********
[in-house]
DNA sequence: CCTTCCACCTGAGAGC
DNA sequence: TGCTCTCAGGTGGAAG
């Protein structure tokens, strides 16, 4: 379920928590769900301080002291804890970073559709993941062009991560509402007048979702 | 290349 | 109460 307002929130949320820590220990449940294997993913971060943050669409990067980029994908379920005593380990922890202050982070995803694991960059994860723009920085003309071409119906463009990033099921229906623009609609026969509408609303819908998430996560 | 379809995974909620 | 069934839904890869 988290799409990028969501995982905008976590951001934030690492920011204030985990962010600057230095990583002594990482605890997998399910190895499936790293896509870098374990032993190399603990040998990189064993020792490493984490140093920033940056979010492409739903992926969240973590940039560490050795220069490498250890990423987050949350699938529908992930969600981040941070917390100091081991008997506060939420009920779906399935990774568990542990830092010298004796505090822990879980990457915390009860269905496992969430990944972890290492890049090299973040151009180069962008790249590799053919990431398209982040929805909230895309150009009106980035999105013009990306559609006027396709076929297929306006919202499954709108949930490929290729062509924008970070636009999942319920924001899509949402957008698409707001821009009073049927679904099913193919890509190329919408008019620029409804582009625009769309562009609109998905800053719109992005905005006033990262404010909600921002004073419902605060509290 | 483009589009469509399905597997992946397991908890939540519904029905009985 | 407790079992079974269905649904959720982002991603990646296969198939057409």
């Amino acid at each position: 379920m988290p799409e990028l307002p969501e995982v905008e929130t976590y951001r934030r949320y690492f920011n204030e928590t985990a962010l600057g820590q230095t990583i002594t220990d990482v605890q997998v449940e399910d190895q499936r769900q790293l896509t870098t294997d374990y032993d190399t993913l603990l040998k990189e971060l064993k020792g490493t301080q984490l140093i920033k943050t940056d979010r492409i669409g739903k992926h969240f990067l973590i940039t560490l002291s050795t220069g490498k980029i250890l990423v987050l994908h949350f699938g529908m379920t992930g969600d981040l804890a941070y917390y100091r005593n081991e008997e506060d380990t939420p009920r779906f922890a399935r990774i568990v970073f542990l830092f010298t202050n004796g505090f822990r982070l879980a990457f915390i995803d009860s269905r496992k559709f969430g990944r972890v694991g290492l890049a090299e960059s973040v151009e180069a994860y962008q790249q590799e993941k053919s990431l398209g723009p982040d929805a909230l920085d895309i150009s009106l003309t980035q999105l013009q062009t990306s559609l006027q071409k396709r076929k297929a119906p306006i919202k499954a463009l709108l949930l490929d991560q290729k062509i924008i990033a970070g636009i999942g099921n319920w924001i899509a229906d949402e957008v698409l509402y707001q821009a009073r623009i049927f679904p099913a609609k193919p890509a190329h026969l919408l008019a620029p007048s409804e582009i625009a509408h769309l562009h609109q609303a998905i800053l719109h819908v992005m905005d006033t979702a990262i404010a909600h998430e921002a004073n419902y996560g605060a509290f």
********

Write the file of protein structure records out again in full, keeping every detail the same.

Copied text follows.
[in-house]
DNA sequence: CCTTCCACCTGAGAGC
DNA sequence: TGCTCTCAGGTGGAAG
């Protein structure tokens, strides 16, 4: 379920928590769900301080002291804890970073559709993941062009991560509402007048979702 | 290349 | 109460 307002929130949320820590220990449940294997993913971060943050669409990067980029994908379920005593380990922890202050982070995803694991960059994860723009920085003309071409119906463009990033099921229906623009609609026969509408609303819908998430996560 | 379809995974909620 | 069934839904890869 988290799409990028969501995982905008976590951001934030690492920011204030985990962010600057230095990583002594990482605890997998399910190895499936790293896509870098374990032993190399603990040998990189064993020792490493984490140093920033940056979010492409739903992926969240973590940039560490050795220069490498250890990423987050949350699938529908992930969600981040941070917390100091081991008997506060939420009920779906399935990774568990542990830092010298004796505090822990879980990457915390009860269905496992969430990944972890290492890049090299973040151009180069962008790249590799053919990431398209982040929805909230895309150009009106980035999105013009990306559609006027396709076929297929306006919202499954709108949930490929290729062509924008970070636009999942319920924001899509949402957008698409707001821009009073049927679904099913193919890509190329919408008019620029409804582009625009769309562009609109998905800053719109992005905005006033990262404010909600921002004073419902605060509290 | 483009589009469509399905597997992946397991908890939540519904029905009985 | 407790079992079974269905649904959720982002991603990646296969198939057409």
């Amino acid at each position: 379920m988290p799409e990028l307002p969501e995982v905008e929130t976590y951001r934030r949320y690492f920011n204030e928590t985990a962010l600057g820590q230095t990583i002594t220990d990482v605890q997998v449940e399910d190895q499936r769900q790293l896509t870098t294997d374990y032993d190399t993913l603990l040998k990189e971060l064993k020792g490493t301080q984490l140093i920033k943050t940056d979010r492409i669409g739903k992926h969240f990067l973590i940039t560490l002291s050795t220069g490498k980029i250890l990423v987050l994908h949350f699938g529908m379920t992930g969600d981040l804890a941070y917390y100091r005593n081991e008997e506060d380990t939420p009920r779906f922890a399935r990774i568990v970073f542990l830092f010298t202050n004796g505090f822990r982070l879980a990457f915390i995803d009860s269905r496992k559709f969430g990944r972890v694991g290492l890049a090299e960059s973040v151009e180069a994860y962008q790249q590799e993941k053919s990431l398209g723009p982040d929805a909230l920085d895309i150009s009106l003309t980035q999105l013009q062009t990306s559609l006027q071409k396709r076929k297929a119906p306006i919202k499954a463009l709108l949930l490929d991560q290729k062509i924008i990033a970070g636009i999942g099921n319920w924001i899509a229906d949402e957008v698409l509402y707001q821009a009073r623009i049927f679904p099913a609609k193919p890509a190329h026969l919408l008019a620029p007048s409804e582009i625009a509408h769309l562009h609109q609303a998905i800053l719109h819908v992005m905005d006033t979702a990262i404010a909600h998430e921002a004073n419902y996560g605060a509290f």